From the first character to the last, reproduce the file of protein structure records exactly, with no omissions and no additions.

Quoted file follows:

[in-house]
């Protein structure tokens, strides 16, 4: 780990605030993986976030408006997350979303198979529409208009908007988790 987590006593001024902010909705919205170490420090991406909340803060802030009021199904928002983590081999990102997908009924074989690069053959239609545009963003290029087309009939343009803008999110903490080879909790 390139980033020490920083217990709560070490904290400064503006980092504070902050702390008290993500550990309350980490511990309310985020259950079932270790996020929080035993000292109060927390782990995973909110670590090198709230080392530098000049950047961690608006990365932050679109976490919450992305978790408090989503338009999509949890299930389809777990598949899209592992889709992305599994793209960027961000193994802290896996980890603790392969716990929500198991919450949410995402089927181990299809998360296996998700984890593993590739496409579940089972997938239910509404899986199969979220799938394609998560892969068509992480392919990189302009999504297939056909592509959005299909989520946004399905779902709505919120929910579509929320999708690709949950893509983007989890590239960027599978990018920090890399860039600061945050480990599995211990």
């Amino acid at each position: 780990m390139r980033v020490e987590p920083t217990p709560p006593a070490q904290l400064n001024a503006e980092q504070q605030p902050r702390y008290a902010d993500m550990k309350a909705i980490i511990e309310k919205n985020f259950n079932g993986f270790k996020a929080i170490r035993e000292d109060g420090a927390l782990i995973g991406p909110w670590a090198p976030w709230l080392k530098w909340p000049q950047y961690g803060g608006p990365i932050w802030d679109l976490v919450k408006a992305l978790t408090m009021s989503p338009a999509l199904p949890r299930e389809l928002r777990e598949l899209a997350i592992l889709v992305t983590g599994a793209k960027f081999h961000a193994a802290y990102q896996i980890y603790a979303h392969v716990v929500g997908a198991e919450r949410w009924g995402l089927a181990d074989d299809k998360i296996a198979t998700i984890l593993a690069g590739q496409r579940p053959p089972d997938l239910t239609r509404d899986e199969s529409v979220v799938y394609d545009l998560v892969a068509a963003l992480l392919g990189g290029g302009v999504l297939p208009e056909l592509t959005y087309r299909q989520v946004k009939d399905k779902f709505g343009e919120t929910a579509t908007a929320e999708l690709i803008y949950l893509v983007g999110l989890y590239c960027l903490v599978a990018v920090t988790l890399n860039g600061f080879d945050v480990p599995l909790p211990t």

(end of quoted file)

[in-house]
């Protein structure tokens, strides 16, 4: 780990605030993986976030408006997350979303198979529409208009908007988790 987590006593001024902010909705919205170490420090991406909340803060802030009021199904928002983590081999990102997908009924074989690069053959239609545009963003290029087309009939343009803008999110903490080879909790 390139980033020490920083217990709560070490904290400064503006980092504070902050702390008290993500550990309350980490511990309310985020259950079932270790996020929080035993000292109060927390782990995973909110670590090198709230080392530098000049950047961690608006990365932050679109976490919450992305978790408090989503338009999509949890299930389809777990598949899209592992889709992305599994793209960027961000193994802290896996980890603790392969716990929500198991919450949410995402089927181990299809998360296996998700984890593993590739496409579940089972997938239910509404899986199969979220799938394609998560892969068509992480392919990189302009999504297939056909592509959005299909989520946004399905779902709505919120929910579509929320999708690709949950893509983007989890590239960027599978990018920090890399860039600061945050480990599995211990």
């Amino acid at each position: 780990m390139r980033v020490e987590p920083t217990p709560p006593a070490q904290l400064n001024a503006e980092q504070q605030p902050r702390y008290a902010d993500m550990k309350a909705i980490i511990e309310k919205n985020f259950n079932g993986f270790k996020a929080i170490r035993e000292d109060g420090a927390l782990i995973g991406p909110w670590a090198p976030w709230l080392k530098w909340p000049q950047y961690g803060g608006p990365i932050w802030d679109l976490v919450k408006a992305l978790t408090m009021s989503p338009a999509l199904p949890r299930e389809l928002r777990e598949l899209a997350i592992l889709v992305t983590g599994a793209k960027f081999h961000a193994a802290y990102q896996i980890y603790a979303h392969v716990v929500g997908a198991e919450r949410w009924g995402l089927a181990d074989d299809k998360i296996a198979t998700i984890l593993a690069g590739q496409r579940p053959p089972d997938l239910t239609r509404d899986e199969s529409v979220v799938y394609d545009l998560v892969a068509a963003l992480l392919g990189g290029g302009v999504l297939p208009e056909l592509t959005y087309r299909q989520v946004k009939d399905k779902f709505g343009e919120t929910a579509t908007a929320e999708l690709i803008y949950l893509v983007g999110l989890y590239c960027l903490v599978a990018v920090t988790l890399n860039g600061f080879d945050v480990p599995l909790p211990t």